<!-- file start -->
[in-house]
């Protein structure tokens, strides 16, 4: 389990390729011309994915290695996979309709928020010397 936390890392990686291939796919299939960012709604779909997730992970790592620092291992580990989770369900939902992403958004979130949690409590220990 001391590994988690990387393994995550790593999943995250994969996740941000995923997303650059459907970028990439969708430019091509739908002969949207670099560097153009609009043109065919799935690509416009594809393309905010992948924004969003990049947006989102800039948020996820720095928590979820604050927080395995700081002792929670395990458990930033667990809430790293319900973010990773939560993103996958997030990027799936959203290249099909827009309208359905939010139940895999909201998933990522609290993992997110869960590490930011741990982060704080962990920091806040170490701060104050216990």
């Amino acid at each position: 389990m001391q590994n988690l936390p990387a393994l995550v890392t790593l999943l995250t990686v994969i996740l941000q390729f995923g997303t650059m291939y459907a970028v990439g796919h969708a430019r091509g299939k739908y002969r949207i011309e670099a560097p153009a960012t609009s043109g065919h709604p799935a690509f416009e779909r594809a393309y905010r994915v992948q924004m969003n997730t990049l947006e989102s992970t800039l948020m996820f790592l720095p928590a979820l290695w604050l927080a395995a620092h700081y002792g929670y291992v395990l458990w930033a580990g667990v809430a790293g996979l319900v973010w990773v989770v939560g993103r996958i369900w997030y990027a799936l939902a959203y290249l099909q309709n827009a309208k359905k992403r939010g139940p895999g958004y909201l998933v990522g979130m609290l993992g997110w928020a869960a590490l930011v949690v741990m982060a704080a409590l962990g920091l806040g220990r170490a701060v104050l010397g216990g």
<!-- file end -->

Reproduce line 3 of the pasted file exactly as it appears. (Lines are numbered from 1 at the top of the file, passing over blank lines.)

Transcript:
């Amino acid at each position: 389990m001391q590994n988690l936390p990387a393994l995550v890392t790593l999943l995250t990686v994969i996740l941000q390729f995923g997303t650059m291939y459907a970028v990439g796919h969708a430019r091509g299939k739908y002969r949207i011309e670099a560097p153009a960012t609009s043109g065919h709604p799935a690509f416009e779909r594809a393309y905010r994915v992948q924004m969003n997730t990049l947006e989102s992970t800039l948020m996820f790592l720095p928590a979820l290695w604050l927080a395995a620092h700081y002792g929670y291992v395990l458990w930033a580990g667990v809430a790293g996979l319900v973010w990773v989770v939560g993103r996958i369900w997030y990027a799936l939902a959203y290249l099909q309709n827009a309208k359905k992403r939010g139940p895999g958004y909201l998933v990522g979130m609290l993992g997110w928020a869960a590490l930011v949690v741990m982060a704080a409590l962990g920091l806040g220990r170490a701060v104050l010397g216990g």